Sometimes the cause is simple. For example, if debris, trash, or other accumulations block or clog your vehicle’s air intake area underneath your windshield, it could prevent air from coming through the vents. Check to ensure your ducts aren’t blocked by anything or need to be cleaned.
Another possible culprit behind your failing car vents and AC system is damaged belts or hoses. Usually, when this is the culprit of the issue, you will hear a clanking, grinding, or squealing sound from your car when you turn the air on.
It takes an army of hoses and belts to operate your vehicle’s AC system. Therefore, any breakage, slippage, or blockage could prevent proper airflow.
As you can see, there are many possible causes behind no air coming out of a car’s vents. Read on to discover some solutions.
How To Fix Car Air Vents That Aren’t Working?
There are many possible reasons why your car isn’t putting out as much air as it should or none at all. Most of the causes are related to clogs or broken components of your car’s AC system.
The first thing to check for is a clog.
Look inside your car’s air intake area below the windshield and try to determine if there is dust, pollen, or debris buildup inside. If you suspect that something is blocking up the system, you can try to clear out the clogs with a duster, a toothpick, or any other tools you have lying around.
Your AC system filter might also be the culprit of a clog. Accessing this filter isn’t always easy, and directions differ depending on your car model, so you may need to consult a professional or look up how to access your car’s filter online. Once you get to it, change it out or clean it if there is grime or dust on it.
If there’s no debris blocking your air intake or filter, you can start looking at other common issues like a bad relay or failed fuse. For more guidance on checking fuses and relays, you might want to take a look at this article from Sun Devil Auto.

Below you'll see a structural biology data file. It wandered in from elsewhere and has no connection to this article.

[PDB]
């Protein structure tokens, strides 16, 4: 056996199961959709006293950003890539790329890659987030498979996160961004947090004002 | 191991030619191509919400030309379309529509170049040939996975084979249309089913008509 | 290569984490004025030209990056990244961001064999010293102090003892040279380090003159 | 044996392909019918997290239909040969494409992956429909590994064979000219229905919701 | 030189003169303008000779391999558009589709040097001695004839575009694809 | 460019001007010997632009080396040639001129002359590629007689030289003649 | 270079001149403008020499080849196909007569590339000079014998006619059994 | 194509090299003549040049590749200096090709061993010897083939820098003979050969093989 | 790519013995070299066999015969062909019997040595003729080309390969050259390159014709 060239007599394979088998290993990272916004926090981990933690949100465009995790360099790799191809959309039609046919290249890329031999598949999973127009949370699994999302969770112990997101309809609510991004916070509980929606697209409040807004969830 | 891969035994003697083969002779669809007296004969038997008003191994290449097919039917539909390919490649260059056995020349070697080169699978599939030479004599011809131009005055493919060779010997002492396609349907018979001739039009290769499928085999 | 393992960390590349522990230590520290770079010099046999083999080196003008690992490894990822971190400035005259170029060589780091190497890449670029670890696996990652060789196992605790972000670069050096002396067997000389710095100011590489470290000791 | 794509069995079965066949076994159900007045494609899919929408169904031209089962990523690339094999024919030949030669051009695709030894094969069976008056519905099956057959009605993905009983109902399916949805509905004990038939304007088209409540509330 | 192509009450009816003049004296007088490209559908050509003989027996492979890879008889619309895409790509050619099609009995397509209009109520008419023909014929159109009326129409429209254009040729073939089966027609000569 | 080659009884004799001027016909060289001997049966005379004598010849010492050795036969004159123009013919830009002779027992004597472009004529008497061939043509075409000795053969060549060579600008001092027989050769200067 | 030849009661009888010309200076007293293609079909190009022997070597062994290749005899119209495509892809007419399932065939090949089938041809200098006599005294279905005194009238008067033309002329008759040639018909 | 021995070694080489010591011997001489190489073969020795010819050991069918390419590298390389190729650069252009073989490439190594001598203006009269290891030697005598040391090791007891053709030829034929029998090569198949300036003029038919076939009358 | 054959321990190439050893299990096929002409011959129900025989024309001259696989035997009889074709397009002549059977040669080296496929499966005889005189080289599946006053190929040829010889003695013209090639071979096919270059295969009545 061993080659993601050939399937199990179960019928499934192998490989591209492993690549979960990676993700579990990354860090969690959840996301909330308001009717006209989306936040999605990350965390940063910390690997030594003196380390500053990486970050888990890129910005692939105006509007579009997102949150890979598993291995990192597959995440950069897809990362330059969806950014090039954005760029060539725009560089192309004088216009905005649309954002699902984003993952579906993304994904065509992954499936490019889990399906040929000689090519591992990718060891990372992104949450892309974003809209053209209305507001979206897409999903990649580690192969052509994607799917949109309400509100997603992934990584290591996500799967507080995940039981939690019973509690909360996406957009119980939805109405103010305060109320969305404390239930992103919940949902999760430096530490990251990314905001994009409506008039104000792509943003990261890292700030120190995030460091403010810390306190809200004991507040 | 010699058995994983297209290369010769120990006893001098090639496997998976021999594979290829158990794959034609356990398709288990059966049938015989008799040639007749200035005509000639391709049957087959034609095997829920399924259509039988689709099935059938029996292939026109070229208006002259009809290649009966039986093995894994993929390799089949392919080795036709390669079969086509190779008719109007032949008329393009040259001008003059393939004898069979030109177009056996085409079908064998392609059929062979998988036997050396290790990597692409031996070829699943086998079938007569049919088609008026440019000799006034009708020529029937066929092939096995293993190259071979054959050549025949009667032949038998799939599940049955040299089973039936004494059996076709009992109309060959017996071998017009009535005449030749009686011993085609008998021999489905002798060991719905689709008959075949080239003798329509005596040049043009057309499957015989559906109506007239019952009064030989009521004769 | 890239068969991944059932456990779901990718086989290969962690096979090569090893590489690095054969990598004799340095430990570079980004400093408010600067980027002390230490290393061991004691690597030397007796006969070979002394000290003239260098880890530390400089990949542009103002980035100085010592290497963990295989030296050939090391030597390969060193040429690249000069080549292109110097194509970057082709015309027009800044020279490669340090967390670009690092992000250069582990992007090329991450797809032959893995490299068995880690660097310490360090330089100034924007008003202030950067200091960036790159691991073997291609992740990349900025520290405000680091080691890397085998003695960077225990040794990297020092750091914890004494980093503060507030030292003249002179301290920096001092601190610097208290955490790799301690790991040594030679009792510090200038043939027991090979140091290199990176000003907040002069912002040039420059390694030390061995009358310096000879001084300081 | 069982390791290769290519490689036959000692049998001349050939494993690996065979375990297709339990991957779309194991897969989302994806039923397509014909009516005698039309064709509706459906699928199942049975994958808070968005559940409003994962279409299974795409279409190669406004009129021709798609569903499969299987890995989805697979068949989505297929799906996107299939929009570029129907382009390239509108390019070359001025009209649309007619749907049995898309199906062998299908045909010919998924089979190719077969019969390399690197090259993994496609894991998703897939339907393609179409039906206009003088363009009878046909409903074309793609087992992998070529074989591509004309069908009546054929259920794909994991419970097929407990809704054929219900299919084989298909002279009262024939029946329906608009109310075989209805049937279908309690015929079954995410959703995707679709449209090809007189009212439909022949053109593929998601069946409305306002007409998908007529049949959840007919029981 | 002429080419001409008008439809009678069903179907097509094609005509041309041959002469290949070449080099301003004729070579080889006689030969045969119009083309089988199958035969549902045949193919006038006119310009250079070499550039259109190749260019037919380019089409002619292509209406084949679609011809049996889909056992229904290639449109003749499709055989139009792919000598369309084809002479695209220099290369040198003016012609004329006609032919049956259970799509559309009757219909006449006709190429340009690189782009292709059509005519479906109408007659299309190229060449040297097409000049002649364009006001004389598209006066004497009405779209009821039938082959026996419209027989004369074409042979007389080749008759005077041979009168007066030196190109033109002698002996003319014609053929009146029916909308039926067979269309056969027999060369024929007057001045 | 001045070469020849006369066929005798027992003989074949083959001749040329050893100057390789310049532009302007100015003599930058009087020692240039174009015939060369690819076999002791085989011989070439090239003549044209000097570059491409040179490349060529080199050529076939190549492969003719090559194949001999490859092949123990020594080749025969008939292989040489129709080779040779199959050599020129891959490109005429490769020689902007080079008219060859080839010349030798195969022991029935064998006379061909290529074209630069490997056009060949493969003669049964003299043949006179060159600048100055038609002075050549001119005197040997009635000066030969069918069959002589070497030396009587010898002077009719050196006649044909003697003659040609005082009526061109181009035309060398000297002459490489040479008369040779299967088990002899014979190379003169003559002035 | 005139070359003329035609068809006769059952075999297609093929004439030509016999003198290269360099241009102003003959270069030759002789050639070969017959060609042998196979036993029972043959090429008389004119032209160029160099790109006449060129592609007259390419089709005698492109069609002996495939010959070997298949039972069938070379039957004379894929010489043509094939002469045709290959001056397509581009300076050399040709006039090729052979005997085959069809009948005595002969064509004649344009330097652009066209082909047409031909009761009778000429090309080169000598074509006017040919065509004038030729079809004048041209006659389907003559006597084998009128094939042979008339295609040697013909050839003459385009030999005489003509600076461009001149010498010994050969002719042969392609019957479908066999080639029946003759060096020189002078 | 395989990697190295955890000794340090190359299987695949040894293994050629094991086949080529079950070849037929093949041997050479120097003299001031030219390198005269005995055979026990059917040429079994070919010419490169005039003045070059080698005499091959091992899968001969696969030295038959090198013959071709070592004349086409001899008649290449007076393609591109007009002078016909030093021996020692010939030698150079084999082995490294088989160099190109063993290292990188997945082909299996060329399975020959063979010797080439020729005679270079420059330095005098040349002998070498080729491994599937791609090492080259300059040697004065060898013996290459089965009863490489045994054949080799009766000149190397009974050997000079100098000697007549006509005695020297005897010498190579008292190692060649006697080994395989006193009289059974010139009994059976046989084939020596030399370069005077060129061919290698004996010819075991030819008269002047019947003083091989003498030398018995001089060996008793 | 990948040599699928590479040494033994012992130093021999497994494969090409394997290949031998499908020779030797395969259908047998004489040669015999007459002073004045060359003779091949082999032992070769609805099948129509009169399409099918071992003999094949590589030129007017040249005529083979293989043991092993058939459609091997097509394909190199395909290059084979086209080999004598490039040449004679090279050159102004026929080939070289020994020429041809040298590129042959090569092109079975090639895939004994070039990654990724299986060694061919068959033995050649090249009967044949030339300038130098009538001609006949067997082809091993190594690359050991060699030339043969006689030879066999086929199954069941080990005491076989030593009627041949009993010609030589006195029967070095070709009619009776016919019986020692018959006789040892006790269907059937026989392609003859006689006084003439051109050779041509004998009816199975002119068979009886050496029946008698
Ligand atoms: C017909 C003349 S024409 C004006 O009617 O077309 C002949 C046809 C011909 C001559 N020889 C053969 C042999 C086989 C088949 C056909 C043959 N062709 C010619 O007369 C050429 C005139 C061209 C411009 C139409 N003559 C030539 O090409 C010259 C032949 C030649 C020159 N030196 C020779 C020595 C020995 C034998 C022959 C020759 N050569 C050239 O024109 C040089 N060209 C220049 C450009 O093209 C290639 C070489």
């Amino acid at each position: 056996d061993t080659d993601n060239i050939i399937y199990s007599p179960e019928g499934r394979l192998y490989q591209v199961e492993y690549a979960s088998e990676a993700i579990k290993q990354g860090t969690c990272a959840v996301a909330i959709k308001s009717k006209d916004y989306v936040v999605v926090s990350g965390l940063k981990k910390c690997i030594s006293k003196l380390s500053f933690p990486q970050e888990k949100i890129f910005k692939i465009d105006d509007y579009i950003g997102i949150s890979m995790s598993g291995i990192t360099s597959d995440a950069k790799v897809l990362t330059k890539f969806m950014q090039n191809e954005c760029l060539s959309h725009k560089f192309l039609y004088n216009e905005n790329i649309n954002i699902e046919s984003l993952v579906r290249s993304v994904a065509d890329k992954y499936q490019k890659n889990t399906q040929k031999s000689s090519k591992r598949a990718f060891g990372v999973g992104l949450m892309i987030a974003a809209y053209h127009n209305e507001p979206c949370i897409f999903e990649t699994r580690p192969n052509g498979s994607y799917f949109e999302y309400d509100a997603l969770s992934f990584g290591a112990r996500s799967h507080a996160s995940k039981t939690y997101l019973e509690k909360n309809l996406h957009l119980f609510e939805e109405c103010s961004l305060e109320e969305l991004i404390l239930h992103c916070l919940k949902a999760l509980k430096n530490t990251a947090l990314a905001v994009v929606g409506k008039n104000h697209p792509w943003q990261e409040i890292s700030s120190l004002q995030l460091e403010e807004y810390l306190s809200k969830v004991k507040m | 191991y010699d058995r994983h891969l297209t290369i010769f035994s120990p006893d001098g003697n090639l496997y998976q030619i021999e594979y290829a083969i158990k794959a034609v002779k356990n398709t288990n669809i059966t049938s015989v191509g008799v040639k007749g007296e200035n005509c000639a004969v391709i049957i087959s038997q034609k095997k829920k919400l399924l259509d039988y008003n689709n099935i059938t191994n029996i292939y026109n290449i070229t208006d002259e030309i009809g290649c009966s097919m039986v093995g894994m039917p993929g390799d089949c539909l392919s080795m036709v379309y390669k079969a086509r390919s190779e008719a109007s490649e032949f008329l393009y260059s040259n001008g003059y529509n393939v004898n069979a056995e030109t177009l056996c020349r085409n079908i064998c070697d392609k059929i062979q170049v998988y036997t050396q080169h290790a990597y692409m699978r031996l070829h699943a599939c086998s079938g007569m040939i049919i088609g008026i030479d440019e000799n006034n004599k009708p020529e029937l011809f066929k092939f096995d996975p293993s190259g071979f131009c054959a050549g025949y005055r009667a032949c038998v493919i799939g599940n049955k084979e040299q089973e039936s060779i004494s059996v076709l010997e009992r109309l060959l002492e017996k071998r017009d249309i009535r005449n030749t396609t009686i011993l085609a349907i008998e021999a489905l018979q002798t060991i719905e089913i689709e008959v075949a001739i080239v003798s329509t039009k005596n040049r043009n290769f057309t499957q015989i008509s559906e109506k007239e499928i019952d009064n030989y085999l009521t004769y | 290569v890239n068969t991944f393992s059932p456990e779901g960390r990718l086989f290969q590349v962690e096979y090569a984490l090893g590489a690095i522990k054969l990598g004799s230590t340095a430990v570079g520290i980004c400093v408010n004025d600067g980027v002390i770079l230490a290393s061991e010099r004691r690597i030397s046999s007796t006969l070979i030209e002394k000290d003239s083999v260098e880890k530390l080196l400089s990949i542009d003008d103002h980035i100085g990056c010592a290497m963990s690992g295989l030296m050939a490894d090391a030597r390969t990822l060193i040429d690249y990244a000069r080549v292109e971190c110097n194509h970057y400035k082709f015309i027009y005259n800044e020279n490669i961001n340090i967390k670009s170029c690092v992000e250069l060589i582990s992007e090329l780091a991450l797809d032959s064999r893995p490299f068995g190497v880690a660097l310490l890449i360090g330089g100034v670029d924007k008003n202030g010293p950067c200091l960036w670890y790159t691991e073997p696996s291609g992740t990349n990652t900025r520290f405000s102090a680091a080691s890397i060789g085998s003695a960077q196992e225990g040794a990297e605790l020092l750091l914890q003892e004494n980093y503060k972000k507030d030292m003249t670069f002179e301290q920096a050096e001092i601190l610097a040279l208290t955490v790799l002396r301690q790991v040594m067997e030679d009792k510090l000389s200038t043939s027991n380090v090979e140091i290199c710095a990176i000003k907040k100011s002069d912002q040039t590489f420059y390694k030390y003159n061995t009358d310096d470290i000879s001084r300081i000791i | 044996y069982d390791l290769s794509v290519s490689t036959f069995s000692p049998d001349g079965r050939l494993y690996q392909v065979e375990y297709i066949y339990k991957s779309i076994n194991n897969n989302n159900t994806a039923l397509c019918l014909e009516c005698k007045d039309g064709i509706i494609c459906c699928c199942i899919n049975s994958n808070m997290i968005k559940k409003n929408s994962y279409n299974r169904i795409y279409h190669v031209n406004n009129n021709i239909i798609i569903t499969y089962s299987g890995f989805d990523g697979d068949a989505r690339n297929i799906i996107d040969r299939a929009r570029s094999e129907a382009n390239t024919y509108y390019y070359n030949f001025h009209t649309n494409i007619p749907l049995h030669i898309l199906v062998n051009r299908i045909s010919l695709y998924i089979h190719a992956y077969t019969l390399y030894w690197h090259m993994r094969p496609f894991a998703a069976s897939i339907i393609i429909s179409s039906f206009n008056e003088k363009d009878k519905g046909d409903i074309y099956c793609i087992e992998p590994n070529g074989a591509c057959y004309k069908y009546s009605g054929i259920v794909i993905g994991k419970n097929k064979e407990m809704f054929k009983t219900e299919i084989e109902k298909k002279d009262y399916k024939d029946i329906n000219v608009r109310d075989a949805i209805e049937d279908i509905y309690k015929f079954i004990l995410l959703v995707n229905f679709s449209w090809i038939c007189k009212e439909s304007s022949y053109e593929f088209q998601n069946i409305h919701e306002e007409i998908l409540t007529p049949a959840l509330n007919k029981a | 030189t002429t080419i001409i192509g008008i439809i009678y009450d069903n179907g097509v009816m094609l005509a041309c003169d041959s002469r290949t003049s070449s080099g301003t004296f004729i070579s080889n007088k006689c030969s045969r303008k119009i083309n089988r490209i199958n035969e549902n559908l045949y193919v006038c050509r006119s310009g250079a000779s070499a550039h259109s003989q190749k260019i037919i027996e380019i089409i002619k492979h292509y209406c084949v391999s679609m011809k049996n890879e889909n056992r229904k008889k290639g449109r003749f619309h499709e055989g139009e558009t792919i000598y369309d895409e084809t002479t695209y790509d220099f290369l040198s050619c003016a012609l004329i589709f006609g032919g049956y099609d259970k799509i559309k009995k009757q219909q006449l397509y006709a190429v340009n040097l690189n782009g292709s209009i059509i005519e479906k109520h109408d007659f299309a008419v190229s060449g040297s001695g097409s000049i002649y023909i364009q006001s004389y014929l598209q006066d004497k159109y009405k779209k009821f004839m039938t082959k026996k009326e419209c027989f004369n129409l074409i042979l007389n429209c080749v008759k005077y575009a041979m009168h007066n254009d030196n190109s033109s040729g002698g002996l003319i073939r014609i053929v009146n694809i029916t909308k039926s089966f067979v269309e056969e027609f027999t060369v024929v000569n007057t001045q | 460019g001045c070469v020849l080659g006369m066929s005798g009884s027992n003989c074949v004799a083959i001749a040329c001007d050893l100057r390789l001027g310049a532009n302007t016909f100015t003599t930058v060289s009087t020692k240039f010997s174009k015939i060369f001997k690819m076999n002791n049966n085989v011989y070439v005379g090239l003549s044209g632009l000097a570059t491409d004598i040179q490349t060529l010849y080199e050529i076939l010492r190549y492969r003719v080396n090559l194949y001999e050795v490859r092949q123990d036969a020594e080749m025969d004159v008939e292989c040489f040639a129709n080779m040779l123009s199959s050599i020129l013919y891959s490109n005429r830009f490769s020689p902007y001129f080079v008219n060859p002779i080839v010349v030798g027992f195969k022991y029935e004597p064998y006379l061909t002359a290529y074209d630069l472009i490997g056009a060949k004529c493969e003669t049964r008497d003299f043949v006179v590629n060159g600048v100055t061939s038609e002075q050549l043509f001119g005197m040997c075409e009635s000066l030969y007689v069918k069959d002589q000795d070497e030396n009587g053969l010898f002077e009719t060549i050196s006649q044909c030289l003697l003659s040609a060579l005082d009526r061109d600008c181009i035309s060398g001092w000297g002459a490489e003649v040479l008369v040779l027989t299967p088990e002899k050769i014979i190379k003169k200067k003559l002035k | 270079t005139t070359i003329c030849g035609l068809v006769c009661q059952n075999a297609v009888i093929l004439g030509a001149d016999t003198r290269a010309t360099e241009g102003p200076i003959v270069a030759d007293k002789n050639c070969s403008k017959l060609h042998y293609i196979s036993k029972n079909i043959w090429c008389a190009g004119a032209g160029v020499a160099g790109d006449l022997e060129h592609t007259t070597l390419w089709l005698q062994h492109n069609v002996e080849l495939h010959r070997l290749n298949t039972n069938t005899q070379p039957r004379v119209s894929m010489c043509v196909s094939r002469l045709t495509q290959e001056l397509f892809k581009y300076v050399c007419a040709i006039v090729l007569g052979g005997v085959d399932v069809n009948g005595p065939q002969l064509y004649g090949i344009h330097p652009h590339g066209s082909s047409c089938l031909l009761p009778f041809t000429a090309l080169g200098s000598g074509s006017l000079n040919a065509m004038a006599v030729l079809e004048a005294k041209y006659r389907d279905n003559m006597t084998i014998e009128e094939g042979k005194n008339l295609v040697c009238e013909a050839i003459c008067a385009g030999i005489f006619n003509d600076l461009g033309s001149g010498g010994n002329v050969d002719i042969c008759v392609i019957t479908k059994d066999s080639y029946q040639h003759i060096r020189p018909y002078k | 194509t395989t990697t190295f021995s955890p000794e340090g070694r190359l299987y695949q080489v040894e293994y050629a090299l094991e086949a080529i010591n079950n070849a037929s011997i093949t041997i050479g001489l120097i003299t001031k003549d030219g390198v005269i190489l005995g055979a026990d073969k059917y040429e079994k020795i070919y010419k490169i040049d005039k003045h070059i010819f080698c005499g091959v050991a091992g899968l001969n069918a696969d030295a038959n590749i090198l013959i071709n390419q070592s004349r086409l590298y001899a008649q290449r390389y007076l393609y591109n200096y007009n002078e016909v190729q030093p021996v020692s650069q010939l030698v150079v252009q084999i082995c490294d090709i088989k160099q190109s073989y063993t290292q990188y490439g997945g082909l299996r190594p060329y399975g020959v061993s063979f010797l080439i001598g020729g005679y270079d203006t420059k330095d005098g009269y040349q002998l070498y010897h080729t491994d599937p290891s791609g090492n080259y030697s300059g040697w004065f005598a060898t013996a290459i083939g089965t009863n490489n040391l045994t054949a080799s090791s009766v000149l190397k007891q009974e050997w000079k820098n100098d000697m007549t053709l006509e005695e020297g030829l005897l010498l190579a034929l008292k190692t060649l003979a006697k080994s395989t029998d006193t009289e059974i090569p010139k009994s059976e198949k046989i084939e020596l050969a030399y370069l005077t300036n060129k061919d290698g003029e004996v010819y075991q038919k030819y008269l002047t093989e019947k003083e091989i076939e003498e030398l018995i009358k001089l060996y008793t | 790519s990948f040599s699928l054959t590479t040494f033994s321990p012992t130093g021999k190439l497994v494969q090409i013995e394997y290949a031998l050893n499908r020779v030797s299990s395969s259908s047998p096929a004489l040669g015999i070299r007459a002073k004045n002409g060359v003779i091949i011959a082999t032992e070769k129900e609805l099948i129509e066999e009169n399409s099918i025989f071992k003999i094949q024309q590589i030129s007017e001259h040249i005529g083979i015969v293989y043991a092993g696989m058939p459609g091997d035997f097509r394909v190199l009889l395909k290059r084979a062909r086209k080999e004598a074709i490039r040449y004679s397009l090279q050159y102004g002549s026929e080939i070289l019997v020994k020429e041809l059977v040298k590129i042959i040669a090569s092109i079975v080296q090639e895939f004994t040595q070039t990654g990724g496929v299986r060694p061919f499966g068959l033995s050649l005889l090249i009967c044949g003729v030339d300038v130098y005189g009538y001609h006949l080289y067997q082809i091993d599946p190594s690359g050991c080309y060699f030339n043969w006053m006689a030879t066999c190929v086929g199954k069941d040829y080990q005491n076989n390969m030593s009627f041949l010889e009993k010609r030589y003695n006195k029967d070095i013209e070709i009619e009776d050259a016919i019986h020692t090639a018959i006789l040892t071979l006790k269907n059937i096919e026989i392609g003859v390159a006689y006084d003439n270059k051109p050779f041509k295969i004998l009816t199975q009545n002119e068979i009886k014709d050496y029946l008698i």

If your car is still not pushing out air, you’ll probably need to visit a professional technician to find the problem.
Car Air Conditioning Explained
A car’s AC system can be complex. For this reason, most people seek help from professional technicians when there’s a problem. However, if you want more details about the mechanics behind these systems, here are the basics.
Your car’s air conditioning system works by manipulating refrigerant to a liquid and gaseous state. This change happens as the refrigerant soaks up heat and humidity in your car to produce the cool and dry air that is pushed out of your car’s vents.
As mentioned above, several parts in the system could break or age poorly, resulting in limited airflow from your car vents. One such part is the compressor. This component of your car’s AC unit is where all the power in the system comes from.
It separates the low-pressure gas and compresses it into high temperatures and high-pressure gas. The compressor is located in the front of the engine and uses a serpentine belt to function.
Next up on essential parts explained is the condenser. This component reduces the temperature of the refrigerant while maintaining a high pressure to force air to transfer heat. The condenser is also located behind the grill in the vehicle’s front.
Another essential part is the dryer. This system removes water from the refrigerant with a drying agent. It’s located near the condenser next to another critical piece of the metering device. The metering device lowers the pressure of the refrigerant.
These parts and more work together to power your car’s AC system. If any of them break down over time or malfunction, it’s crucial to replace them, or else you may have problems, like no air coming out of your vents.
If you’re not getting air out of your car vents, you’re likely hot, uncomfortable, and looking for a quick and easy fix.
The first place to start is checking to ensure there isn’t anything blocking your car’s vents. If it’s been a while since you’ve cleaned your dash, clear away any debris clogging the vents.
Once you’ve done this, if the problem persists, it could be a signal that one or more of your car’s AC system parts is broken or malfunctioning. Consult with a professional to fix the issue.